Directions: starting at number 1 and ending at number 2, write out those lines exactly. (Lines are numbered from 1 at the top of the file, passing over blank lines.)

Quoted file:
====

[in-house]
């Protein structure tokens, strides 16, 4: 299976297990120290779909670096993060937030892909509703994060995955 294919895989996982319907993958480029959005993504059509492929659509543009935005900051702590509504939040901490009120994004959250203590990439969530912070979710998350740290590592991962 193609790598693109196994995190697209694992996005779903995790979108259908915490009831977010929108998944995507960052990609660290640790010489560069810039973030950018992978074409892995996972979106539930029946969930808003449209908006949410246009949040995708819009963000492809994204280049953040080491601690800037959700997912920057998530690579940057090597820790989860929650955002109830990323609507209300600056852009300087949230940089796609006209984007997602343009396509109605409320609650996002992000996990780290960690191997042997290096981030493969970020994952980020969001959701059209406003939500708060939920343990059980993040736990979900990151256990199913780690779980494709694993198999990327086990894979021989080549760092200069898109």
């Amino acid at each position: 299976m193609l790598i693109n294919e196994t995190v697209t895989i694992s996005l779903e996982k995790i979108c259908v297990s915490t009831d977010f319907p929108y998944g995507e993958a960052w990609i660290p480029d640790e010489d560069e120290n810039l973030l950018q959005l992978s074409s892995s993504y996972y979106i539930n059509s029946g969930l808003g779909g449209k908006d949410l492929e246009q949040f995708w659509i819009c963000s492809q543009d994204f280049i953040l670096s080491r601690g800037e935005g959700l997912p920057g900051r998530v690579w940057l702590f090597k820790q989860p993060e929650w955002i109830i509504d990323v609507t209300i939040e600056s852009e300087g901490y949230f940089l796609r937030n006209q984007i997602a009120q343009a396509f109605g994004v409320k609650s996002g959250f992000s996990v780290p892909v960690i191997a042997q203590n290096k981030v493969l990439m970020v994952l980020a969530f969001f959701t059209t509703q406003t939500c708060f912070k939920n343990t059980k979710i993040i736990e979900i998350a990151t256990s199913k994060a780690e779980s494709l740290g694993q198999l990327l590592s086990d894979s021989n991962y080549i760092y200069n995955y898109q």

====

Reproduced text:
[in-house]
């Protein structure tokens, strides 16, 4: 299976297990120290779909670096993060937030892909509703994060995955 294919895989996982319907993958480029959005993504059509492929659509543009935005900051702590509504939040901490009120994004959250203590990439969530912070979710998350740290590592991962 193609790598693109196994995190697209694992996005779903995790979108259908915490009831977010929108998944995507960052990609660290640790010489560069810039973030950018992978074409892995996972979106539930029946969930808003449209908006949410246009949040995708819009963000492809994204280049953040080491601690800037959700997912920057998530690579940057090597820790989860929650955002109830990323609507209300600056852009300087949230940089796609006209984007997602343009396509109605409320609650996002992000996990780290960690191997042997290096981030493969970020994952980020969001959701059209406003939500708060939920343990059980993040736990979900990151256990199913780690779980494709694993198999990327086990894979021989080549760092200069898109």